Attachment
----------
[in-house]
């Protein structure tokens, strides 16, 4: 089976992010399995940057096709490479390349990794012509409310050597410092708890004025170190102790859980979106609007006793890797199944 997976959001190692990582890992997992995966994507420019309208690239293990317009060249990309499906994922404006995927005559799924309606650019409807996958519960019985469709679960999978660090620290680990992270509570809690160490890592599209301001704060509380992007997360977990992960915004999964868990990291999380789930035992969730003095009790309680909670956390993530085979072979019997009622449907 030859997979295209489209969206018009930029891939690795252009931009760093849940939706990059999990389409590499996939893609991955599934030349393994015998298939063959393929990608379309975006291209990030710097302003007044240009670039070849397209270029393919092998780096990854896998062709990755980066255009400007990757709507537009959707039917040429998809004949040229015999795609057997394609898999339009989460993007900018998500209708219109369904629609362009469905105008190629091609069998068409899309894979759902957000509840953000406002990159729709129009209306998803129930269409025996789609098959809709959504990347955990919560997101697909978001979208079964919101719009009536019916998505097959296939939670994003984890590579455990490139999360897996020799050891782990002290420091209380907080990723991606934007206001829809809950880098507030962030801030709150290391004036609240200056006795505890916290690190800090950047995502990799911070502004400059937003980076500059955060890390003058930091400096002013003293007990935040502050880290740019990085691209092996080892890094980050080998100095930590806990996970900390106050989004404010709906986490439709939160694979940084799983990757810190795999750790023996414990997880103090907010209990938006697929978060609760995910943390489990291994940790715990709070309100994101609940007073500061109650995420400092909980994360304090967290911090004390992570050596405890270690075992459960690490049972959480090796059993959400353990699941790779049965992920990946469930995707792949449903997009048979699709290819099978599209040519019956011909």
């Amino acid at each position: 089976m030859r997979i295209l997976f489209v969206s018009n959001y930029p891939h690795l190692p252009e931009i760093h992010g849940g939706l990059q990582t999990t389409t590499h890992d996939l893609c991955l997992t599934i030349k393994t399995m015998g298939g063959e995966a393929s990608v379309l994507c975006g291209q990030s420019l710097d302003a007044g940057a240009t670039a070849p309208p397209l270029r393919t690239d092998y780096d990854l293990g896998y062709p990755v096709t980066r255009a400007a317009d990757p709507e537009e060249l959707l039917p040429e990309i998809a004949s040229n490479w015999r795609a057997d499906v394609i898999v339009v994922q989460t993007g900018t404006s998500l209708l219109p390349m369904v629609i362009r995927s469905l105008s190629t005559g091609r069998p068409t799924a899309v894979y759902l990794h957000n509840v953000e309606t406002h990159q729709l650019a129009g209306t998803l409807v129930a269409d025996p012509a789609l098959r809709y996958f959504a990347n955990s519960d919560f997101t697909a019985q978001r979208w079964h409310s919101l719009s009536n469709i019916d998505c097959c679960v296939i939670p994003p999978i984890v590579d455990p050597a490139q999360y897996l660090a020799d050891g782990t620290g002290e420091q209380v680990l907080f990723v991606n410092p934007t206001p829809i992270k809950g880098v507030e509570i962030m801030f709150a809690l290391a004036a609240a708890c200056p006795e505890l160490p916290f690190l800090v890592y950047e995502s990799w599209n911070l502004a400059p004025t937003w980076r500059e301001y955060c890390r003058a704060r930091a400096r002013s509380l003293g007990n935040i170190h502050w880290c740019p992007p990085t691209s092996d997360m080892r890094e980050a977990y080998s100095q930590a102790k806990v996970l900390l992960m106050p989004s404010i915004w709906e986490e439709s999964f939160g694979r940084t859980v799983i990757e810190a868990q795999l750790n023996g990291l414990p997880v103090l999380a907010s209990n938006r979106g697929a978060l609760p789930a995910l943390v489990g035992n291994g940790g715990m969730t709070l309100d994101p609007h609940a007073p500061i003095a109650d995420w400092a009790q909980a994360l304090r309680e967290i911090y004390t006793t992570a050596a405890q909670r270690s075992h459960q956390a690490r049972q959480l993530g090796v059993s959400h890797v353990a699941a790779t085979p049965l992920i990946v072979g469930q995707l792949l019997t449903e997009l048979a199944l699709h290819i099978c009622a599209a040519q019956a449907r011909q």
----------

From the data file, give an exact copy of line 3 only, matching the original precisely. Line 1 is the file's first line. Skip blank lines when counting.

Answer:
């Amino acid at each position: 089976m030859r997979i295209l997976f489209v969206s018009n959001y930029p891939h690795l190692p252009e931009i760093h992010g849940g939706l990059q990582t999990t389409t590499h890992d996939l893609c991955l997992t599934i030349k393994t399995m015998g298939g063959e995966a393929s990608v379309l994507c975006g291209q990030s420019l710097d302003a007044g940057a240009t670039a070849p309208p397209l270029r393919t690239d092998y780096d990854l293990g896998y062709p990755v096709t980066r255009a400007a317009d990757p709507e537009e060249l959707l039917p040429e990309i998809a004949s040229n490479w015999r795609a057997d499906v394609i898999v339009v994922q989460t993007g900018t404006s998500l209708l219109p390349m369904v629609i362009r995927s469905l105008s190629t005559g091609r069998p068409t799924a899309v894979y759902l990794h957000n509840v953000e309606t406002h990159q729709l650019a129009g209306t998803l409807v129930a269409d025996p012509a789609l098959r809709y996958f959504a990347n955990s519960d919560f997101t697909a019985q978001r979208w079964h409310s919101l719009s009536n469709i019916d998505c097959c679960v296939i939670p994003p999978i984890v590579d455990p050597a490139q999360y897996l660090a020799d050891g782990t620290g002290e420091q209380v680990l907080f990723v991606n410092p934007t206001p829809i992270k809950g880098v507030e509570i962030m801030f709150a809690l290391a004036a609240a708890c200056p006795e505890l160490p916290f690190l800090v890592y950047e995502s990799w599209n911070l502004a400059p004025t937003w980076r500059e301001y955060c890390r003058a704060r930091a400096r002013s509380l003293g007990n935040i170190h502050w880290c740019p992007p990085t691209s092996d997360m080892r890094e980050a977990y080998s100095q930590a102790k806990v996970l900390l992960m106050p989004s404010i915004w709906e986490e439709s999964f939160g694979r940084t859980v799983i990757e810190a868990q795999l750790n023996g990291l414990p997880v103090l999380a907010s209990n938006r979106g697929a978060l609760p789930a995910l943390v489990g035992n291994g940790g715990m969730t709070l309100d994101p609007h609940a007073p500061i003095a109650d995420w400092a009790q909980a994360l304090r309680e967290i911090y004390t006793t992570a050596a405890q909670r270690s075992h459960q956390a690490r049972q959480l993530g090796v059993s959400h890797v353990a699941a790779t085979p049965l992920i990946v072979g469930q995707l792949l019997t449903e997009l048979a199944l699709h290819i099978c009622a599209a040519q019956a449907r011909q």